- Individualisation refers to the process of segmentation and liberalization of social collectivities that previously structured the growth of mass parties i.e. the church, trade unions, sporting associations and farming groups.
This is a complex process and interlinked with the changing structure of labour markets and employment. Social democratic or left parties are arguably most affected.
- Globalisation refers to the declining ability of government to autonomously shape national public policies.
Under these constraints politicians shift decision-making to non-majoritarian institutions, like regulatory agencies, central banks and the EU, who are insulated from the redistributive pressures of majoritarian politics.
The constraint associated with being a ‘responsible’ member of international organizations such as the EMU or the WTO is particularly challenging for small open economies and parliamentary democracies, such as Ireland.
During the Euro crisis this tension could be observed directly, when national elections were replaced by what Wolfgang Streeck calls a “political system of depoliticized expert governance, specifically designed to exclude popular democracy and redistributive politics”.
Depending on your normative preference, this shift toward economic managerialism can be considered positively in the sense of “building state-technocratic capacity”, or negatively, in the sense of “the hallowing out of democracy”.
From a political science perspective, what is more interesting is the political consequence of this de-politicisnation, particularly for distributive politics. In a democracy, citizens will always demand some form of representation. They will never be content with only technocratic management.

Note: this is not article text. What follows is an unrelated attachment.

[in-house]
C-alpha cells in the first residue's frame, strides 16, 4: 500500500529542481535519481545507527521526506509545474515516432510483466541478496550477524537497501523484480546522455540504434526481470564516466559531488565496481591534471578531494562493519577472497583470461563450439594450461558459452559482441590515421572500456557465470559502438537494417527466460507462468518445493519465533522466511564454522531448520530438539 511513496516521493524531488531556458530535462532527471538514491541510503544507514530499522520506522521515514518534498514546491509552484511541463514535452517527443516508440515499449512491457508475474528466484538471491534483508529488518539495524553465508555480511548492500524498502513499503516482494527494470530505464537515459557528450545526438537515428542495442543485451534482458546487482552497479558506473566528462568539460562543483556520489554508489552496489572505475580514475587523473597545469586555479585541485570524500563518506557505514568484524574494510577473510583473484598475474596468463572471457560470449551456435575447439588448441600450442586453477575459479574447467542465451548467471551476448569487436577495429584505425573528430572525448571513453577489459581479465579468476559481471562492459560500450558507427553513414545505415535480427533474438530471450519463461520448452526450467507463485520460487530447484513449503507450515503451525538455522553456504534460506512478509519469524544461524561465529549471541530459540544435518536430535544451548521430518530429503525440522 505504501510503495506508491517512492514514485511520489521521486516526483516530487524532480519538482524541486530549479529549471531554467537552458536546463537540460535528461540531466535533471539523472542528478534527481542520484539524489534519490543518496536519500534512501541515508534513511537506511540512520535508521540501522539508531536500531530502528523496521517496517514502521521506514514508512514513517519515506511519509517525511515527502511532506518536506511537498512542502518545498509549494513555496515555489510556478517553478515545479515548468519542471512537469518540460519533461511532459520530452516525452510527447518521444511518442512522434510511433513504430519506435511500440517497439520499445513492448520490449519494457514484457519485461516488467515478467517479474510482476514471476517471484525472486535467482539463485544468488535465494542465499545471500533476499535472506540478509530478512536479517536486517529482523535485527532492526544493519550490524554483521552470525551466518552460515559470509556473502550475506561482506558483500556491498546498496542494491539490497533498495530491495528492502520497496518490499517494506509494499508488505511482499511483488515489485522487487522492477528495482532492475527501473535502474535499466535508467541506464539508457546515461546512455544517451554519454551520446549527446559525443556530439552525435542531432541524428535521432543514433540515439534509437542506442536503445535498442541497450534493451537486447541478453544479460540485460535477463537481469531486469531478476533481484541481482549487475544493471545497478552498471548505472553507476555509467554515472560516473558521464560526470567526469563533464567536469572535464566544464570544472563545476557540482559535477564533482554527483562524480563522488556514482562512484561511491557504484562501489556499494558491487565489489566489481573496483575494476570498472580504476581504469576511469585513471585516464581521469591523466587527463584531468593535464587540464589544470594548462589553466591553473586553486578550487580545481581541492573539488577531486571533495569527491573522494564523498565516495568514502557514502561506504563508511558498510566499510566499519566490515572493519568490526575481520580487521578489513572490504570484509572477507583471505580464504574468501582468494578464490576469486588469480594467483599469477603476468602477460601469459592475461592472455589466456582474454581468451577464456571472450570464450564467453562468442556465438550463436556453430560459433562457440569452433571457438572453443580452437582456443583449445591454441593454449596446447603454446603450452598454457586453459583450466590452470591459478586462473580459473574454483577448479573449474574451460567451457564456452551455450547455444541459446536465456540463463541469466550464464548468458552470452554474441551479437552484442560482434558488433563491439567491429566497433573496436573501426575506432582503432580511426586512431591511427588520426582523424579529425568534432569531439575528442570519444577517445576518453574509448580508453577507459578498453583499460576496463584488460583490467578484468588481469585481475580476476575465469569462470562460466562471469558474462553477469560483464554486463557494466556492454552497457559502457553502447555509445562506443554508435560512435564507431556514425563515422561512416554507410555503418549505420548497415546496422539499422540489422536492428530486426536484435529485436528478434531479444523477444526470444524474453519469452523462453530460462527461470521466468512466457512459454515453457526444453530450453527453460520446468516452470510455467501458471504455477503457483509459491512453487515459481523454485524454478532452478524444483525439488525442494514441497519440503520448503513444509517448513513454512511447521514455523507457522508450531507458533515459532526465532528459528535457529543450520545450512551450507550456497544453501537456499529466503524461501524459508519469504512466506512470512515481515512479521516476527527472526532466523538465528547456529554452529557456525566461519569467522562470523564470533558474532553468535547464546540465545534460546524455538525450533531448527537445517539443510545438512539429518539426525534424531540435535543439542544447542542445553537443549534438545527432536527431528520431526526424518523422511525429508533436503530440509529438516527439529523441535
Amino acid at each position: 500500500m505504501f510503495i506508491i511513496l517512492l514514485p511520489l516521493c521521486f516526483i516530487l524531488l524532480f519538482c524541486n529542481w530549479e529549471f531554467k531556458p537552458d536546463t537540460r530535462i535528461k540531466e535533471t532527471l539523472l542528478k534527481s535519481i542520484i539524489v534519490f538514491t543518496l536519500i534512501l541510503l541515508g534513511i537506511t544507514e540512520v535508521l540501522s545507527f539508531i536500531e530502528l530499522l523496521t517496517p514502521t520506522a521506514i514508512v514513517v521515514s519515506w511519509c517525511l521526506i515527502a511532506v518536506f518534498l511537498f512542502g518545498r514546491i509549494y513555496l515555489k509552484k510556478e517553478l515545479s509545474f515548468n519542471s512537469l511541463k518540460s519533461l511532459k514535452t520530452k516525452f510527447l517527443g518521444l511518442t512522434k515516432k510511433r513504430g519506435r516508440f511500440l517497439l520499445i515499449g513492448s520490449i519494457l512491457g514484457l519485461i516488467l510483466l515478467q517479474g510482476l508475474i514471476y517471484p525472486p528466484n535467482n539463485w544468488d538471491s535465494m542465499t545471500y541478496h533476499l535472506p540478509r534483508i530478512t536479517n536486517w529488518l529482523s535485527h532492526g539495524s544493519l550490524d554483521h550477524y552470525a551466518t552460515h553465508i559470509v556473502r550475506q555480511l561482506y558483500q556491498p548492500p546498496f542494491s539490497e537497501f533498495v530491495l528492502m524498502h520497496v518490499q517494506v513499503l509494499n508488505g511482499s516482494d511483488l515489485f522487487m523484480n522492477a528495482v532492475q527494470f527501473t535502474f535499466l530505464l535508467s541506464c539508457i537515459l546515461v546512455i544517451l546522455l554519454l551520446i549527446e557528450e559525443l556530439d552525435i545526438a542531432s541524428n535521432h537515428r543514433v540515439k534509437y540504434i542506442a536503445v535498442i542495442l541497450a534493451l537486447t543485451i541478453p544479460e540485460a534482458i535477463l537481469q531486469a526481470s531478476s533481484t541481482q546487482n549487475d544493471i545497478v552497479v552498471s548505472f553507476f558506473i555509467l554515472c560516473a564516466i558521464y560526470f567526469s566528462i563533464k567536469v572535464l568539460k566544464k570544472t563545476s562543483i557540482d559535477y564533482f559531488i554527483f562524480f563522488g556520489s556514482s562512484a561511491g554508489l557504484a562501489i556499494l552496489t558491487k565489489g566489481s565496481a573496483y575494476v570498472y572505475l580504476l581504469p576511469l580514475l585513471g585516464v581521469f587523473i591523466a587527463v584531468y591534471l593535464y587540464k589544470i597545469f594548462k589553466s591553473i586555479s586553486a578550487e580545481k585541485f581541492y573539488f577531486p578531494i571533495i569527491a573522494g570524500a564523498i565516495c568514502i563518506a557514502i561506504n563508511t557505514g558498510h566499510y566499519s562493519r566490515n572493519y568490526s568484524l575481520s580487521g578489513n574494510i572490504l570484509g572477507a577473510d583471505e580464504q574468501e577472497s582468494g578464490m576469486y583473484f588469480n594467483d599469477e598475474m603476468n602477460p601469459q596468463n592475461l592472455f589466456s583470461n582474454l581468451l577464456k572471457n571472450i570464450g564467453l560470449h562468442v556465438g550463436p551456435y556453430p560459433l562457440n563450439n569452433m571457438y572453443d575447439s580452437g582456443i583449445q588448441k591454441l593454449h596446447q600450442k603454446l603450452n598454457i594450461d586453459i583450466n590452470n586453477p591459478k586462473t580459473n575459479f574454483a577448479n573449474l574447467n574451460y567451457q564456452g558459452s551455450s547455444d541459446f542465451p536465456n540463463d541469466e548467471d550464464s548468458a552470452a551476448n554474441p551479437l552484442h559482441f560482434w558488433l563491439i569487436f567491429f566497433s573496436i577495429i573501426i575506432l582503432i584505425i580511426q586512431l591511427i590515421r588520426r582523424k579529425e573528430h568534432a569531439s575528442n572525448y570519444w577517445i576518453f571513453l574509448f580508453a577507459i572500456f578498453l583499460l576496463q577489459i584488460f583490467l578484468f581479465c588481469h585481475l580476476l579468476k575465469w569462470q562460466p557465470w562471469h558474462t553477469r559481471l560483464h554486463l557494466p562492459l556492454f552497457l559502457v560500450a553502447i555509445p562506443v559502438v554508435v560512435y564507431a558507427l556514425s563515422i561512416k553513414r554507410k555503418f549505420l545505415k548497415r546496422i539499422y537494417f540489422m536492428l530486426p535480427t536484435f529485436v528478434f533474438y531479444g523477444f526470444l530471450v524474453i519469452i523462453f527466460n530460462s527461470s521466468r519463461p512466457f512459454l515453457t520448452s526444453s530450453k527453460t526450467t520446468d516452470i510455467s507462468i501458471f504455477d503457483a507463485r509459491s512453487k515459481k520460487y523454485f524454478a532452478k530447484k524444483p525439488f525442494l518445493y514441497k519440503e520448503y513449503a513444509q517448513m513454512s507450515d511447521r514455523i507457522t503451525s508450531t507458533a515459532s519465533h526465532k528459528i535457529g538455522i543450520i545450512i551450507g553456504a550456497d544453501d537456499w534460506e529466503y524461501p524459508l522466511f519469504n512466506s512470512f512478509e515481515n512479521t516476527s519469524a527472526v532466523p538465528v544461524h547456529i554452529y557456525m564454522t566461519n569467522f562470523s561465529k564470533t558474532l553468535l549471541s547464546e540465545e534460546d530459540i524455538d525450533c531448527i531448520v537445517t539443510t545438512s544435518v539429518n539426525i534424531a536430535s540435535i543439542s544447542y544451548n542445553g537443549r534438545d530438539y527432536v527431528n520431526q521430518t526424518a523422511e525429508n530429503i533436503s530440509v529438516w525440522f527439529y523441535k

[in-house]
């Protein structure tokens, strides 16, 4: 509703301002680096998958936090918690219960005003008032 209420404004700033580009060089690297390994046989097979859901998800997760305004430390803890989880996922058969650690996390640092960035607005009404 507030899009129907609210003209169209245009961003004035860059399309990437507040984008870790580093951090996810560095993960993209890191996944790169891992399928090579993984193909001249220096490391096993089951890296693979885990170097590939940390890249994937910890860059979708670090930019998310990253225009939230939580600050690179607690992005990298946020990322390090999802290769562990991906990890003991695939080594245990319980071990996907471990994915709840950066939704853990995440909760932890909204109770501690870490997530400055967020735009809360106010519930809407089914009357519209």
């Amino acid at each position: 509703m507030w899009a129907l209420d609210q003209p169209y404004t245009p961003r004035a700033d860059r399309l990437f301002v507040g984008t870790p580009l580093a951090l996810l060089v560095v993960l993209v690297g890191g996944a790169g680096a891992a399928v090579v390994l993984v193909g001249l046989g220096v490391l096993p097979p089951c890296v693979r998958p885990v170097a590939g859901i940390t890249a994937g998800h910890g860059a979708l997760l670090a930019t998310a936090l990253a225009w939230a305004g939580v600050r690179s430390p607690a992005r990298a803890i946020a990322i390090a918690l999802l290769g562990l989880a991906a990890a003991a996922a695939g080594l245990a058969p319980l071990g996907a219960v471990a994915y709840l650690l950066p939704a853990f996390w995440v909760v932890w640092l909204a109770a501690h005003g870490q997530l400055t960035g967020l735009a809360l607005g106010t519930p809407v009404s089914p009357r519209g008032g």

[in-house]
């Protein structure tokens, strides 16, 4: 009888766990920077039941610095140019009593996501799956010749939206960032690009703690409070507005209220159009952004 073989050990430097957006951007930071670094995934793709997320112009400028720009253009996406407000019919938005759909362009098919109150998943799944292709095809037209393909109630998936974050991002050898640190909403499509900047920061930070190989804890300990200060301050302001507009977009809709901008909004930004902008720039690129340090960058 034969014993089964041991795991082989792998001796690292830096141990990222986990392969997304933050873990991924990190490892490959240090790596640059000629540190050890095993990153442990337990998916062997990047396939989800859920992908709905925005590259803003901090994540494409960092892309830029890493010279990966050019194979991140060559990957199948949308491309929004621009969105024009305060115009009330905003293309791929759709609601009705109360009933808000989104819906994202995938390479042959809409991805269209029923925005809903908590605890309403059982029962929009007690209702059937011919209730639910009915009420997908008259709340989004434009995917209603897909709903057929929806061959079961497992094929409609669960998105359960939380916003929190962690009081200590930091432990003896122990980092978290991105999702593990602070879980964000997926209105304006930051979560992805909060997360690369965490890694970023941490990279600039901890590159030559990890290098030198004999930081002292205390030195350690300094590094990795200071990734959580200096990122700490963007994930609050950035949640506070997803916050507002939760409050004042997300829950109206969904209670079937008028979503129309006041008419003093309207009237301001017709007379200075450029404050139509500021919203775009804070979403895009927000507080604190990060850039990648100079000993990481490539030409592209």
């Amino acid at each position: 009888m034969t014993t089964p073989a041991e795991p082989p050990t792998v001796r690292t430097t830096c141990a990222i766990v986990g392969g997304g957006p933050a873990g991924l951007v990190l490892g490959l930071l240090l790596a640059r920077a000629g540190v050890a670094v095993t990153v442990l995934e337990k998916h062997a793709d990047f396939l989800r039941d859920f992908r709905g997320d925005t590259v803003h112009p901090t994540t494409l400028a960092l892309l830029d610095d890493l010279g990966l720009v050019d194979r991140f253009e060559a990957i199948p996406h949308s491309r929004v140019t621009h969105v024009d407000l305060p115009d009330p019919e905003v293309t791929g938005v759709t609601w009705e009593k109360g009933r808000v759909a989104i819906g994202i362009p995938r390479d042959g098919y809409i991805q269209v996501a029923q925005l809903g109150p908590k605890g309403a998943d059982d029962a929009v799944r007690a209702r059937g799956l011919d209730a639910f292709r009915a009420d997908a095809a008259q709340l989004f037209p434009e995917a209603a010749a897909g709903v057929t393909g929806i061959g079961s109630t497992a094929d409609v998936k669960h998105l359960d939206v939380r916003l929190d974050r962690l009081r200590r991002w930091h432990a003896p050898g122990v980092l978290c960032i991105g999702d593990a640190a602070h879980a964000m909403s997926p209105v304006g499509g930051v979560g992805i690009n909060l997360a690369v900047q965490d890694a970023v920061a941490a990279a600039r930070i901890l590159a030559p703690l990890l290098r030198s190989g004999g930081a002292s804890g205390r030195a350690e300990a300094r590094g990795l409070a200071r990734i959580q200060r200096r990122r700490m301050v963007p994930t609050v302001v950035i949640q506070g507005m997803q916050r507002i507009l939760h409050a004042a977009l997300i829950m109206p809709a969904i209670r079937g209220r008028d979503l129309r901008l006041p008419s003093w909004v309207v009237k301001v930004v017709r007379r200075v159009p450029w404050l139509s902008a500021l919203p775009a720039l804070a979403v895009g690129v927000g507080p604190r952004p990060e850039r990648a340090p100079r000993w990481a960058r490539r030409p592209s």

The question, therefore, is whether political parties are capable of achieving both? Can they be both representative agents and responsible governors?
For Mair, the answer is no, not unless they are willing to give up their “responsibility” to capitalist markets and international organisations. Dani Rodrik agrees.
But if the politics of representation (and political opposition) declines it should not be surprising if anti-politics and Euro skepticism emerges as a replacement.
This re-politicisation of representative and popular government can be observed right across Europe in the aftermath of the crisis. But it varies by country.
In Spain, the shift is toward the left, with the emergence of Podemos, whilst in most northern European countries and the USA, the shift appears to be heading towards populist right-wing politics, such as UKIP in the UK, Font National in France or AfD in Germany.
But surely political parties in government are not completely decapitated, and can at least minimally respond and represent public opinion?
To answer this question, we need to analyze what is public opinion?
According to the latest Eurobarometer poll, the four main concerns of European citizens are: their economic situation, unemployment, public finances and immigration.
Discuss: are political parties capable of offering distinct policy choices to tackle these problems, whilst simultaneously being accountable to the external demands of international markets?